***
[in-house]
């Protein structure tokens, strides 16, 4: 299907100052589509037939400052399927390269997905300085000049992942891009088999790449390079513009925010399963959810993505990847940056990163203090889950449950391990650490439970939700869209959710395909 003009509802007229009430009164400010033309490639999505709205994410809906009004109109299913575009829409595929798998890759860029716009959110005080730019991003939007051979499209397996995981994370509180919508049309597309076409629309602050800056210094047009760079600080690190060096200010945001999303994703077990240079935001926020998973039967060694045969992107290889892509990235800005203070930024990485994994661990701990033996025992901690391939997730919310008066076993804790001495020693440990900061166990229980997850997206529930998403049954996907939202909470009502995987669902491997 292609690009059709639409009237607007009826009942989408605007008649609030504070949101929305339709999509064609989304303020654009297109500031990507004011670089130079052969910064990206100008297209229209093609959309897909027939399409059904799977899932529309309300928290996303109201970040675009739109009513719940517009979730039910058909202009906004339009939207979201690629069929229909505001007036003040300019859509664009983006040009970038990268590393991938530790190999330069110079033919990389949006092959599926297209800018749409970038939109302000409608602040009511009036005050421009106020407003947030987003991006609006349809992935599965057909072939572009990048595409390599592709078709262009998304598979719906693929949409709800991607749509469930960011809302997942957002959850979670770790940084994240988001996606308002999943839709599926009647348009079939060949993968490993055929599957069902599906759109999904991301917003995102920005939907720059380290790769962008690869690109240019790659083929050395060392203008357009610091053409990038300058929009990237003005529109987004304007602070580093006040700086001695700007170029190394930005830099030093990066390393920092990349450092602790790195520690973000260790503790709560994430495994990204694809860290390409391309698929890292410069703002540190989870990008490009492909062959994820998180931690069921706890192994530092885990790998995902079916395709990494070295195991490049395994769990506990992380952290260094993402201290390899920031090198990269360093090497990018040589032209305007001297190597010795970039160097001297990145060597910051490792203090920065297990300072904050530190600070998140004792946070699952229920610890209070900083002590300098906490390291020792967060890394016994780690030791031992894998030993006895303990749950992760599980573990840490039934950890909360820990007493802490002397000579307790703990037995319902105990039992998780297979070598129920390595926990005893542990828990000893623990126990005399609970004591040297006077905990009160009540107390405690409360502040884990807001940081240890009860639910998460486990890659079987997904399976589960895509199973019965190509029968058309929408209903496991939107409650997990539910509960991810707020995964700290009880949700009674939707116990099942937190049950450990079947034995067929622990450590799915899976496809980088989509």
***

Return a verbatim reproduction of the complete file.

[in-house]
């Protein structure tokens, strides 16, 4: 299907100052589509037939400052399927390269997905300085000049992942891009088999790449390079513009925010399963959810993505990847940056990163203090889950449950391990650490439970939700869209959710395909 003009509802007229009430009164400010033309490639999505709205994410809906009004109109299913575009829409595929798998890759860029716009959110005080730019991003939007051979499209397996995981994370509180919508049309597309076409629309602050800056210094047009760079600080690190060096200010945001999303994703077990240079935001926020998973039967060694045969992107290889892509990235800005203070930024990485994994661990701990033996025992901690391939997730919310008066076993804790001495020693440990900061166990229980997850997206529930998403049954996907939202909470009502995987669902491997 292609690009059709639409009237607007009826009942989408605007008649609030504070949101929305339709999509064609989304303020654009297109500031990507004011670089130079052969910064990206100008297209229209093609959309897909027939399409059904799977899932529309309300928290996303109201970040675009739109009513719940517009979730039910058909202009906004339009939207979201690629069929229909505001007036003040300019859509664009983006040009970038990268590393991938530790190999330069110079033919990389949006092959599926297209800018749409970038939109302000409608602040009511009036005050421009106020407003947030987003991006609006349809992935599965057909072939572009990048595409390599592709078709262009998304598979719906693929949409709800991607749509469930960011809302997942957002959850979670770790940084994240988001996606308002999943839709599926009647348009079939060949993968490993055929599957069902599906759109999904991301917003995102920005939907720059380290790769962008690869690109240019790659083929050395060392203008357009610091053409990038300058929009990237003005529109987004304007602070580093006040700086001695700007170029190394930005830099030093990066390393920092990349450092602790790195520690973000260790503790709560994430495994990204694809860290390409391309698929890292410069703002540190989870990008490009492909062959994820998180931690069921706890192994530092885990790998995902079916395709990494070295195991490049395994769990506990992380952290260094993402201290390899920031090198990269360093090497990018040589032209305007001297190597010795970039160097001297990145060597910051490792203090920065297990300072904050530190600070998140004792946070699952229920610890209070900083002590300098906490390291020792967060890394016994780690030791031992894998030993006895303990749950992760599980573990840490039934950890909360820990007493802490002397000579307790703990037995319902105990039992998780297979070598129920390595926990005893542990828990000893623990126990005399609970004591040297006077905990009160009540107390405690409360502040884990807001940081240890009860639910998460486990890659079987997904399976589960895509199973019965190509029968058309929408209903496991939107409650997990539910509960991810707020995964700290009880949700009674939707116990099942937190049950450990079947034995067929622990450590799915899976496809980088989509």